The fact that this was a clean-up trade of a stake that has been acting as an overhang on the stock for the past few months would have helped boost the interest, although the fall-out with GGAM may also have deterred some investors.

Bloomberry’s share price has lost about 25% since the termination of GGAM’s management contract four months ago, although it was already down about the same amount from its record high of Ps16.58 when that happened. The record was set around the time of the opening of the casino in March.

GGAM, which has extensive international gaming expertise as well as long standing gaming relationships with independent gaming promoters, advised Bloomberry on the design and construction of the Solaire Resort & Casino, and was retained to manage the casino after it opened in March last year.

It exercised an option to take a stake in Bloomberry in October 2012, about five months after the company widened its shareholder base through a fully-marketed $209 million follow-on that was priced at Ps7.50 per share.

Bloomberry listed through a reverse takeover towards the end of 2011.

In early October last year, the company hired Thomas Arasi as president and COO to replace French. According to a statement at the time, Arasi is a former CEO of Marina Bay Sands in Singapore and has also held senior positions within the InterContinental Hotels group.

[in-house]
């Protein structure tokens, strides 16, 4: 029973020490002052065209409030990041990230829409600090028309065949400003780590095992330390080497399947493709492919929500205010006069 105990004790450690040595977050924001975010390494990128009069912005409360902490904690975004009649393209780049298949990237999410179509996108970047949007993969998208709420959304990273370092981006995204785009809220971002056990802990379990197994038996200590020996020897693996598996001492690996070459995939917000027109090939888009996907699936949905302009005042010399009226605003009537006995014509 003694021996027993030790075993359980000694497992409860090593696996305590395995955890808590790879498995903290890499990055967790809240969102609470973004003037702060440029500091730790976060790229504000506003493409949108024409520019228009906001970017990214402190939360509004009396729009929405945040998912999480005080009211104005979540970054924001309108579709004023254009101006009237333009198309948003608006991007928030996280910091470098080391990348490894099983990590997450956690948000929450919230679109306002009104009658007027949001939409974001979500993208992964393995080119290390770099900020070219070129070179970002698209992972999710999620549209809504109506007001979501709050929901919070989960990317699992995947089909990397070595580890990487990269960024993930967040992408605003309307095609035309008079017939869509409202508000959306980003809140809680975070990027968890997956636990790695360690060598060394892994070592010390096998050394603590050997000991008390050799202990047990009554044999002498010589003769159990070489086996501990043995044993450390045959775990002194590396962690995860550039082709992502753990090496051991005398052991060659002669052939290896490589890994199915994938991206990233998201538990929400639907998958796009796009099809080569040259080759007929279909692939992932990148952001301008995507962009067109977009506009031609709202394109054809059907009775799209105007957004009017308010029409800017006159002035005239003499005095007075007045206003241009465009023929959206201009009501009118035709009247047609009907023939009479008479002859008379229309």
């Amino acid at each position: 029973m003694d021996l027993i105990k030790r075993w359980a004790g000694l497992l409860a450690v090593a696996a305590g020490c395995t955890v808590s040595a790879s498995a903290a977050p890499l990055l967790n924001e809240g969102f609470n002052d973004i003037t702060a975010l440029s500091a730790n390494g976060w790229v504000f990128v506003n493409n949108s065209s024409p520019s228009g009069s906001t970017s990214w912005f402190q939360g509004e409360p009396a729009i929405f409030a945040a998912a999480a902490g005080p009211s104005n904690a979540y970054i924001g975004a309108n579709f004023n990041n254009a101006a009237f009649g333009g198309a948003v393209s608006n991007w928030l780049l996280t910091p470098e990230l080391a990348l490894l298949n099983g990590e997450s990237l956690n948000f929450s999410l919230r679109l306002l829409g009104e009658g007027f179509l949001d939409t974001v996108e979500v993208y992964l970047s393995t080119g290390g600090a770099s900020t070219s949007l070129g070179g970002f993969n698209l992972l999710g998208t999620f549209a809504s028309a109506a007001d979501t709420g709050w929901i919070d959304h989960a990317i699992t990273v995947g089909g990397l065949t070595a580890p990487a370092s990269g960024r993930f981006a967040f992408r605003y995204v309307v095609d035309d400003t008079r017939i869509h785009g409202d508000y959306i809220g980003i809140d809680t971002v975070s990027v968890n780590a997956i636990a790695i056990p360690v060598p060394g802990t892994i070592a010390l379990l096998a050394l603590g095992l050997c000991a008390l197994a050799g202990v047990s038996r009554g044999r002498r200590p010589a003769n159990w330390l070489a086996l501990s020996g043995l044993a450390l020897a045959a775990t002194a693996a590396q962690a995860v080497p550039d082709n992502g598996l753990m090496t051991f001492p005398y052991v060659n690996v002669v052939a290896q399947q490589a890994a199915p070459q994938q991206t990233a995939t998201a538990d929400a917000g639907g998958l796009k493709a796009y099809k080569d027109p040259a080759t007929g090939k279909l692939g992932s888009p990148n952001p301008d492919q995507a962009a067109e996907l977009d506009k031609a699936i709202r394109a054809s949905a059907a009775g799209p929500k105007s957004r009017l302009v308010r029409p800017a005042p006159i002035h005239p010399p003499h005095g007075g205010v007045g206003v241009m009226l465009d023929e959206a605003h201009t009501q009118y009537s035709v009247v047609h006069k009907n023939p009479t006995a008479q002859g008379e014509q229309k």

In November it announced that its net profit reached Ps165 million in the third quarter, a seven-fold increase compared to the previous three months. Net revenues increased by 14% to Ps4.12 billion in the same period.

Cantor Fitzgerald, Credit Suisse and Deutsche Bank were joint bookrunners for the block trade.

Separately, a group of founding shareholders of Hong Kong-listed restaurant chain operator Tsui Wah Holdings, raised HK$580 million ($75 million) from a sell-down of their combined stake. The deal was priced at HK$5.00 per share, which was close to the bottom of the HK$4.99 to HK$5.10 range and represented a discount of 7.7% versus Wednesday’s close.

Tsui Wah’s share price has risen 139% since the IPO in November 2012 and it comes as no surprise that the founders are choosing to take some profit following the expiry of the initial 12-month lock-up period two months ago. Their combined stake will fall to 63.2% from 71.5% as a result of the deal.

According to a source, the demand came primarily from Hong Kong- and China-focused funds, but there was good interest from international long-only accounts as well as. Some hedge funds also participated.

Tsui Wah operates a chain of Cha Chaan Teng restaurants, which are informal, quick-service eateries similar to a diner that serve a unique Hong Kong-style cuisine that combines traditional Cantonese food with elements of both Asian and Western fare. The company has been expanding rapidly since its listing just over a year ago and currently has 35 restaurants in Hong Kong, China and Macau, which is up from 25 at the time of the IPO.

Nomura was the sole bookrunner for the transaction.